Could multiple poorly received releases in a row put a studio or franchise in danger? To use Bioware as an example, both Anthem and Andromeda were not very well received. In the event that the same thing happens with DA4 (knocks on wood), would that be enough for EA to determine a 5th installment (of ME or DA) is not worth the investment, despite their previous large scale successes in both franchises?

Repeated poorly received releases may (temporarily) put a franchise on ice, but such actions are rarely truly permanent. Killer Instinct, for example, launched in 1994, had a sequel in 1996, and then lay dormant until 2013. There were three Marathon games released in 1994, 1995, and 1996 respectively, and then it lay dormant until Bungie announced the new Marathon game just a few weeks ago. IP never truly dies, it just hibernates until such time as its current owner manages to secure the funding to try to resurrect it again.

Studios, on the other hand, are much less resilient and more fragile than IP. A string of failures can honestly doom a studio. I will note that a failure in this context is a release that does not reach its revenue targets. If a studio has multiple sequential failures, it is in a bad position. Its financiers will be less willing to provide funding since the chances of recouping that investment are lower. It will have trouble hiring new talent since job seekers are usually less interested in working for a studio that is consistently unsuccessful. It will have trouble retaining its existing talent for similar reasons. Studios have employees and those employees are constantly draining money from their parent company in the form of salaries, benefits, overhead, and so on. Operating a studio for the multiple years it takes to develop a game without financial sustainability is a very tall order.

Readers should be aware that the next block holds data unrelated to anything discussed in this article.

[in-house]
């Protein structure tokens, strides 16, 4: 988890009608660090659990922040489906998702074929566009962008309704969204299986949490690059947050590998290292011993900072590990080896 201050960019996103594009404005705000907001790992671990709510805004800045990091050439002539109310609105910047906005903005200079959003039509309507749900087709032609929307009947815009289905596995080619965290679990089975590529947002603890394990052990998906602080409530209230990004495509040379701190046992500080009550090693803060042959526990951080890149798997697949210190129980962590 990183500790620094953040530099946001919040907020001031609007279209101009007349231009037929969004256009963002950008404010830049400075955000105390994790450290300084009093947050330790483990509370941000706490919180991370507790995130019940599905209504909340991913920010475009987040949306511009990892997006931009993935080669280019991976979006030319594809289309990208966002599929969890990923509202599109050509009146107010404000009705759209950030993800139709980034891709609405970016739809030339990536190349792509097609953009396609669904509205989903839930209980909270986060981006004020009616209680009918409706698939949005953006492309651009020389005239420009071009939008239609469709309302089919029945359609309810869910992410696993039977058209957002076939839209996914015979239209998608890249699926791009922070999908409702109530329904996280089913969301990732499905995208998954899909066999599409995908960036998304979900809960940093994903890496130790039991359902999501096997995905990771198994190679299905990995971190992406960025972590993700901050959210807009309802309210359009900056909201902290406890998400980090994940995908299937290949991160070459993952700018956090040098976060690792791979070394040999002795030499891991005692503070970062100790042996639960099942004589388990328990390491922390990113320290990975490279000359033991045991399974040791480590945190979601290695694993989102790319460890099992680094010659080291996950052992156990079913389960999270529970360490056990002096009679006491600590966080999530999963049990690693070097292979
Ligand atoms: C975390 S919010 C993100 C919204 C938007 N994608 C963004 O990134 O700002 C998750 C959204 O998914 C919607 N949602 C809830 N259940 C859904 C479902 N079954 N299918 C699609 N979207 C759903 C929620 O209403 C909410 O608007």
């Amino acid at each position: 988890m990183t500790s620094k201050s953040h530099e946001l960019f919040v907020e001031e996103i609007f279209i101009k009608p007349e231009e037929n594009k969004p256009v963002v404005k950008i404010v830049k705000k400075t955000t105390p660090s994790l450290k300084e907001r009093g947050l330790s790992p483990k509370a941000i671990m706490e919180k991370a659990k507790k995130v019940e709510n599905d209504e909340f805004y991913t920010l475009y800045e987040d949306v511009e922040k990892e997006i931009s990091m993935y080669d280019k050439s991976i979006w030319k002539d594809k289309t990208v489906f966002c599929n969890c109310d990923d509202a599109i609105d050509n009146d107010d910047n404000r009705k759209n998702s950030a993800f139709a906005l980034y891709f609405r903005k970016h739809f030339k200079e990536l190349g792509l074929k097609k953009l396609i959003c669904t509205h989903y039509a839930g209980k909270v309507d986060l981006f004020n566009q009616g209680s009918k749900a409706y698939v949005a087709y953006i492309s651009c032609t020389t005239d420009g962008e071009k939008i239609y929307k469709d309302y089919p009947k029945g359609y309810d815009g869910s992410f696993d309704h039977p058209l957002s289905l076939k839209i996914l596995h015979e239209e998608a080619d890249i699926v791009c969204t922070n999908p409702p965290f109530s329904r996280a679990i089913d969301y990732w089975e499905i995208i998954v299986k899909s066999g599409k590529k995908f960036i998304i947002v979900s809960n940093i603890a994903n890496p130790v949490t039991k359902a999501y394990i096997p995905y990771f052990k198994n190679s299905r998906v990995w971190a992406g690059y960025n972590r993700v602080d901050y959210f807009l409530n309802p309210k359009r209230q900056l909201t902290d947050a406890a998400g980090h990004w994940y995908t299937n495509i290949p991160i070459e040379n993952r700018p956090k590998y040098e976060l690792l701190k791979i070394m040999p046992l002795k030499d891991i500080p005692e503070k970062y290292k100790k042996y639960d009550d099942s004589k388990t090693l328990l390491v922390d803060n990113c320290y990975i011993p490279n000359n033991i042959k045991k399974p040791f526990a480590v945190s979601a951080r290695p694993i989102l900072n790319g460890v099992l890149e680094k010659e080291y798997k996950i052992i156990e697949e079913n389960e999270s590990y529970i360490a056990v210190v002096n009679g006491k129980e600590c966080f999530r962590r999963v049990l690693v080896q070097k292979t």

Publishers are not charities, they are businesses. In my experience, they will give successful studios freedom to do as they please, and they will give opportunities for unsuccessful studios to rescue themselves, but these self-rescuing opportunities are limited in number by necessity. If the publisher doesn’t think the studio is salvageable, then it makes business sense to shut it down.

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